Hops are the cone-like flowers of the female hop vine, and are used to balance the sweetness of the malts with the bittering qualities of the hop resins. When brewing with kits, the homebrewer doesn’t have to worry about hops since they are already present in the kit itself. As soon as the brewer begins using recipes, however, s/he must begin to learn how to buy, use, and store hops.
Although hops are indeed used primarily for their bitterness, they are also frequently used both for their aroma or bouquet, as well as for their flavour. These 3 main uses give us the 3 common general terms used when referring to hops :
bittering hops a.k.a. boiling hops
aroma hops a.k.a. finishing hops
The above terms don’t actually refer to varieties of hops as such, but rather to how the hops are used. Just about any variety of hop could theoretically be used for any of the above three purposes, although there are indeed certain varieties which are best suited to one specific task, and others which aren’t so well suited to another. In general, when hops are boiled for 45 to 75 minutes, they add bitterness to the beer. Hops boiled for 15 to 30 minutes add the flavour of the hops to the beer, while steeping them for 2 to 10 minutes (or boiling them for 1 to 5 minutes) allows the hop aroma (bouquet) to come through.
Another couple of buzz-words one often hears in relation to hops are the terms noble hops and high-alpha hops. Noble hops are those earlier varieties which have traditionally been used in various styles of beer in some of the great brewing nations. German Hallertau, Czech Saaz, British Fuggles and (former) Yugoslavian Styrian are all examples of Noble hops. For a full listing see the hop table on this page. Noble hops can generally be used for bittering, and are often prized for their aromatic characteristics. Also, they are typically lower in alpha acid content, usually around the 4% to 6% range.
As brewers began to better understand the role of hops in their beer, varieties began to be developed which were much higher in alpha acid content, thus requiring less hops for the same level of bitterness. Thus we have such high-alpha hops as Brewer’s Gold, Eroica, and Northern Brewer.
Finally, one often hears mention of a hopping schedule. This is simply a term used to describe the intervals at which hops are added to the boil while making a particular recipe. For example, one of our favorite India Pale Ales requires an addition of Northern Brewer hops at the beginning of the boil (boiled for 60 minutes), and another addition of Cascade at the end of the boil (steeped for 5 minutes). This is our hopping schedule for that recipe.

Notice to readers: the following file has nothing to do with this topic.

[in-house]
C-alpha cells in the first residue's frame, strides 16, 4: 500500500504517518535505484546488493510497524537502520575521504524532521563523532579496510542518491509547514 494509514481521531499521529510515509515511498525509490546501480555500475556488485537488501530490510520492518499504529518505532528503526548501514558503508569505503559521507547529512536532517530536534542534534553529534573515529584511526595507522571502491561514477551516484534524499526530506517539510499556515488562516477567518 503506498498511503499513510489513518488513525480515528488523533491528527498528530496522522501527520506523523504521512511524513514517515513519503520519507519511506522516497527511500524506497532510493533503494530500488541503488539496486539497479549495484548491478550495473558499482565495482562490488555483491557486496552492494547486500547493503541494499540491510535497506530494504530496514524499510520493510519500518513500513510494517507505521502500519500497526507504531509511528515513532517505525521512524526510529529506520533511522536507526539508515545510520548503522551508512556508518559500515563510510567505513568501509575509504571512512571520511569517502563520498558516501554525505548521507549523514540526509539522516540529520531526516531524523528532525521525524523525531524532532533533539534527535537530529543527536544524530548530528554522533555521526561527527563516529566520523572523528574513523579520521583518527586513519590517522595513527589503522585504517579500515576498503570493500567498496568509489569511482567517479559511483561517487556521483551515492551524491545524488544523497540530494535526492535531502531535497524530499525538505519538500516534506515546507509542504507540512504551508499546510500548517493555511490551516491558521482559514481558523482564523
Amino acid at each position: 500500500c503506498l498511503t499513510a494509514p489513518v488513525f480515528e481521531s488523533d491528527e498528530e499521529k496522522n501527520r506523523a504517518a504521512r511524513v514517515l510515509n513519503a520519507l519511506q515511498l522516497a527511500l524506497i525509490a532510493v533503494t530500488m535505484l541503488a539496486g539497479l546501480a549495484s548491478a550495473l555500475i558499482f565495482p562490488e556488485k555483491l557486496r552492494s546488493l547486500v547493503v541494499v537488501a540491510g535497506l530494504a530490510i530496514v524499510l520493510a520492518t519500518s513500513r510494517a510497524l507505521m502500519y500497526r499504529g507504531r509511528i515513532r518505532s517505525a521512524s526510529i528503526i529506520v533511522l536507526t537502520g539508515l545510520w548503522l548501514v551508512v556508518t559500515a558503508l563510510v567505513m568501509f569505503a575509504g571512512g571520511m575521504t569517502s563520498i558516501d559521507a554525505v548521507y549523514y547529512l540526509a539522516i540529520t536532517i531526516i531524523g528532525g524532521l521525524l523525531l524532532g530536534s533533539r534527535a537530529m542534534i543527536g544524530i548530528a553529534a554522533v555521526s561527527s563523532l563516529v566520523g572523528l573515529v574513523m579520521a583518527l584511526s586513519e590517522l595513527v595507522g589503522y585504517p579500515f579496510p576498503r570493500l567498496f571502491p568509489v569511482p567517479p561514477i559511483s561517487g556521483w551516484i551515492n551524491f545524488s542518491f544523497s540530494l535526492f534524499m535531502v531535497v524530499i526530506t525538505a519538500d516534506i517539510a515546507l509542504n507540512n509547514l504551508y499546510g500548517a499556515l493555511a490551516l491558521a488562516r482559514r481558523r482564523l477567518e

As stated above, hops are used by brewers primarily for their bittering characteristics. This bitterness comes from resins which contain humulone (a.k.a. alpha acids) and and lupulone (a.k.a. beta acids), which are found (along with the aromatic oils) in little yellow sacks called lupulin glands, found on the petals of the flower. Most good suppliers package their hops with a number on the package indicating to the homebrewer the percentage of alpha acids by weight of the hops. Since alpha acids are responsible for 90% of bitterness, and since beta acids don’t disolve well in a normal wort 1, the percentage of betas is of little or no importance to the brewer.
The alpha acid content, on the other hand, is of vital importance to the homebrewer since it is the only way she can know exactly how much bitterness is being added to the beer. It should furthermore be noted that not only do the numerous varieties of hops vary immensely in their alpha acid content, but the percentage of alpha acids found in the hops produced by a single plant can vary from year to year by as much as a few percent, depending upon condtions. Brewers should therefore be wary of purchasing hops which do not have the alpha percentage clearly marked on the package. Although most repackagers supply this information nowadays, there are still a few who for whatever reason do not. One notable exception here is for home-grown hops. With these we usually brew a test batch assuming the % alphas of the hops to be right in the middle of the range for that variety, then after tasting the final beer it is fairly easy to make appropriate adjustments for subsequent batches.
When choosing the proper type of hops for a beer, the homebrewer must take a number of factors into consideration. First and foremost, if a particular style of beer is being brewed, then the proper hops must be chosen to suite the style. For example, for a Bavarian Wheat beer, Hallertauer, Tettnanger or even Saaz hops would be chosen.